> Anyone else have any issues, past or present, with this kind of thing?
It takes ~ 7 minutes from the time Nagios sends an email sms to AT&T to
the time it hits my phone. I'm using @mobile.mycingular.com because
mmode.com stopped working (which results in at least two txt pages vs.
the one I was used to).
> Is SMTP to a mobile phone a fundamentally flawed way to do this?
I'm beginning to think it is!
It appears that device messaging in general is getting more difficult.
We use SNPP and TAP paging to drive paging to actual pagers. Years ago,
I experimented with using cell phones instead of pagers, and the
reliability of the service offered by cell phone companies was all over
the map, despite the fact that a phone ought to make a fairly ideal
pager, being two-way capable, rechargeable, etc. Slow and non-deliveries
were about ~50%.
These days, we're seeing that problem with our pager service, where the
pager is a confirmed delivery pager, like the PF1500. In this model, the
pager network knows where it last saw the pager, so there's no multistate
or nationwide broadcasting of pages - the local tower speaks to the pager,
which confirms. If it fails to confirm, the network queues the message,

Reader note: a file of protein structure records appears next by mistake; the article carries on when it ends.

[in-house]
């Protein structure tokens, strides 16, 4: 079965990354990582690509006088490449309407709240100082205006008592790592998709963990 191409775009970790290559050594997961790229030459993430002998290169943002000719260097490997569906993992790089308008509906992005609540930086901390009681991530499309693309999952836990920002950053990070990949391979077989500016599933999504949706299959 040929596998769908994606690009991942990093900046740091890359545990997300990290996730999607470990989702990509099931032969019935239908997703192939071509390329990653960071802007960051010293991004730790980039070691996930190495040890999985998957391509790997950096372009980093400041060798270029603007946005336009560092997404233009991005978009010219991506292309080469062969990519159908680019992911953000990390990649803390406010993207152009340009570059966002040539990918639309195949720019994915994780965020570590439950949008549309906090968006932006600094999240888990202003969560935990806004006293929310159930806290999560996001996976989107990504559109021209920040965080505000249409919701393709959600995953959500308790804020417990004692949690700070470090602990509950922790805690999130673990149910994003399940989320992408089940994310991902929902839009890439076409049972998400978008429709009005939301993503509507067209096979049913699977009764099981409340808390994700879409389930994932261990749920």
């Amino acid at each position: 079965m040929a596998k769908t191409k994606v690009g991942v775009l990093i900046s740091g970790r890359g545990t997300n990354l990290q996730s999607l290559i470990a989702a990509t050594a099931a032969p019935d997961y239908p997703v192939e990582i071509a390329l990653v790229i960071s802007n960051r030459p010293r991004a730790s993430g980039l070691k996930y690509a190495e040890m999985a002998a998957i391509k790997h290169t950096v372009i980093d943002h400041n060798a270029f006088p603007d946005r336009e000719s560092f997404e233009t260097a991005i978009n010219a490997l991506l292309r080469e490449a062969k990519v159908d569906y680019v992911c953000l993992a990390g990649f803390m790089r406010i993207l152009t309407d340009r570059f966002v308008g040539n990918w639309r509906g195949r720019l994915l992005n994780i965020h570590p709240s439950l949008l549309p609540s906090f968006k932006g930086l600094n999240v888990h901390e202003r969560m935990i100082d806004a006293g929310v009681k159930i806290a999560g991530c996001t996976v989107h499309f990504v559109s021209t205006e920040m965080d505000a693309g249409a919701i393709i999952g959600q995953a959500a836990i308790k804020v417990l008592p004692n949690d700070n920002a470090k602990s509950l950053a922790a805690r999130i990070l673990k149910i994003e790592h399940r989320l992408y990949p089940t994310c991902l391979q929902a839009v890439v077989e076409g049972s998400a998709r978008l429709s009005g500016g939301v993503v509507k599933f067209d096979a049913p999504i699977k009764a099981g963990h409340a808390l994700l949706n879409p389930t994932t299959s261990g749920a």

and when the pager reappears, rebroadcasts. This even handles the case
where the tower is too distant to hear the pager, since the page is still
sent in the last seen area.
Unfortunately, we've noticed a degradation in service quality on the part
of the paging network, with problems ranging from busies on the TAP dial
pool, to other really stupid stuff. It used to be that I could be in a
basement or other RF-nasty environment, come on out, and pages would be
retransmitted to me within a few minutes. Now, I can drive around areas
near towers, not get pages, or, for more fun, and this is great, get near
a different tower, get *new* pages, followed an hour or two (or twelve)
later by *old* pages.
I think I mostly despise the UI on the PF1500 anyways. I'd rather be able
to dismiss a page with a single keystroke, and overall I preferred the way
the Mot Adv Elite used to work.
Anyways, this is an interesting and useful topic, which I'm watching with